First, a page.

Abstract and Keywords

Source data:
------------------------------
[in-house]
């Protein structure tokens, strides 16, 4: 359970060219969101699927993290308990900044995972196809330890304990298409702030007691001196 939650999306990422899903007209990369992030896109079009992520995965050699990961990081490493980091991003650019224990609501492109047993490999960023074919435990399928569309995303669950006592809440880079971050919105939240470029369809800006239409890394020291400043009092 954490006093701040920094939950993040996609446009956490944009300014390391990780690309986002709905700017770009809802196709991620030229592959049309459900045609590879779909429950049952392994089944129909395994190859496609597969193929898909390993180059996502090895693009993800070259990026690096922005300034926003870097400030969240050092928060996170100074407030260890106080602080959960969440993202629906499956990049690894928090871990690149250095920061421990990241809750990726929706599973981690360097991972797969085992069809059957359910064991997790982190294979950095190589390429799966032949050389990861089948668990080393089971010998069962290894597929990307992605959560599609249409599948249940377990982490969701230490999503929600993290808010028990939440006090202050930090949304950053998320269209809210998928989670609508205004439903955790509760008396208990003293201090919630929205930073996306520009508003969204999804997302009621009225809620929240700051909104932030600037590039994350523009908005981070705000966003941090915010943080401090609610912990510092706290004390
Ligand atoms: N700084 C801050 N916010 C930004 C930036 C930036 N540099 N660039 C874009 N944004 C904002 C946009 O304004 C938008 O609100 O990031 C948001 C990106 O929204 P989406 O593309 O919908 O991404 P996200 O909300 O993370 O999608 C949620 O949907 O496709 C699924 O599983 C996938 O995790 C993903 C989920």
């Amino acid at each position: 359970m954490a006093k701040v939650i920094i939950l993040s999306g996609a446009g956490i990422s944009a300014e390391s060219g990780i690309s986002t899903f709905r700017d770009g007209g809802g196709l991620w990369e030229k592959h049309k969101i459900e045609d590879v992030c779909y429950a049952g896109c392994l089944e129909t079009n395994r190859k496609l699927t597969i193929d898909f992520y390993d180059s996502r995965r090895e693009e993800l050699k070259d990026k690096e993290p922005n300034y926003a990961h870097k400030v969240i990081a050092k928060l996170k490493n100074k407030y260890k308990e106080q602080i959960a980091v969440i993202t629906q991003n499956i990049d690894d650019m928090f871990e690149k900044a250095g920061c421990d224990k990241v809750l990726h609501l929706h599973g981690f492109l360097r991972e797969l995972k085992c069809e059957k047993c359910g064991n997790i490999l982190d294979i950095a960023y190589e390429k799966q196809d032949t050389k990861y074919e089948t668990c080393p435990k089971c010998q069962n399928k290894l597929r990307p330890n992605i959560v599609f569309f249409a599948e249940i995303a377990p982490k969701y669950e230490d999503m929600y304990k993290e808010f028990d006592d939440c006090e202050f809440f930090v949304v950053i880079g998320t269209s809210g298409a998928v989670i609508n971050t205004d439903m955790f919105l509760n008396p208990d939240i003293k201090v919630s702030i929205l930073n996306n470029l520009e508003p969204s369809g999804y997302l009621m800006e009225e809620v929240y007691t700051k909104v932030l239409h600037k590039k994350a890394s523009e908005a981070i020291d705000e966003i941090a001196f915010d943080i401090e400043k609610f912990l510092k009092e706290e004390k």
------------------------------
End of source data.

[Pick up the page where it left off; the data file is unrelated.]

This article traces the ideological origins and legal foundations of the juvenile court. It examines juvenile courts at work in the early twentieth century, their guiding principles, and the later development of federal juvenile justice in the 1930s. It also assesses the U.S. Supreme Court's due process revolution that introduced more procedural requirements as well as lawyers into juvenile court during the 1960s, but simultaneously undercut one of the rationales (i.e., “the rehabilitative ideal”) for having a separate justice system for juveniles. It further focuses on the “get tough” era of the 1980s and 1990s, a time when most states made it easier to prosecute adolescents in the criminal justice system. Finally, it gives a brief discussion of future of the juvenile court. Despite jurisdictional changes, procedural reforms, and the erosion of the rehabilitative ideal, the juvenile court remains a flawed but resilient fixture in modern American governance.
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